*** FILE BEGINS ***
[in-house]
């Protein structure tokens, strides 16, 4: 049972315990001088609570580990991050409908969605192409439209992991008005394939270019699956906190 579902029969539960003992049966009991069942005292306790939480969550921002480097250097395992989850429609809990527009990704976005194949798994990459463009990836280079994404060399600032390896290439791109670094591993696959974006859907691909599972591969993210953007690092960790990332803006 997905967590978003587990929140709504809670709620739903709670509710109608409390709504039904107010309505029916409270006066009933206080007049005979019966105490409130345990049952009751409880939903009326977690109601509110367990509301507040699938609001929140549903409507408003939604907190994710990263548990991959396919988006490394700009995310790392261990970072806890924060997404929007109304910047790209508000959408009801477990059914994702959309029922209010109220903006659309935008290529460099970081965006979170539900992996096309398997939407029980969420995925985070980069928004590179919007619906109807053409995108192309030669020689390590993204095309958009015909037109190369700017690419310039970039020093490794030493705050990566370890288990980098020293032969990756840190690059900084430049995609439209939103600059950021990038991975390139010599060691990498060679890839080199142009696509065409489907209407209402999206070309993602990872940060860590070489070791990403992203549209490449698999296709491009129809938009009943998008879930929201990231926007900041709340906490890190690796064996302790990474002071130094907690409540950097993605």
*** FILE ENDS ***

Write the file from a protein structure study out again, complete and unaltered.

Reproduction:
[in-house]
């Protein structure tokens, strides 16, 4: 049972315990001088609570580990991050409908969605192409439209992991008005394939270019699956906190 579902029969539960003992049966009991069942005292306790939480969550921002480097250097395992989850429609809990527009990704976005194949798994990459463009990836280079994404060399600032390896290439791109670094591993696959974006859907691909599972591969993210953007690092960790990332803006 997905967590978003587990929140709504809670709620739903709670509710109608409390709504039904107010309505029916409270006066009933206080007049005979019966105490409130345990049952009751409880939903009326977690109601509110367990509301507040699938609001929140549903409507408003939604907190994710990263548990991959396919988006490394700009995310790392261990970072806890924060997404929007109304910047790209508000959408009801477990059914994702959309029922209010109220903006659309935008290529460099970081965006979170539900992996096309398997939407029980969420995925985070980069928004590179919007619906109807053409995108192309030669020689390590993204095309958009015909037109190369700017690419310039970039020093490794030493705050990566370890288990980098020293032969990756840190690059900084430049995609439209939103600059950021990038991975390139010599060691990498060679890839080199142009696509065409489907209407209402999206070309993602990872940060860590070489070791990403992203549209490449698999296709491009129809938009009943998008879930929201990231926007900041709340906490890190690796064996302790990474002071130094907690409540950097993605």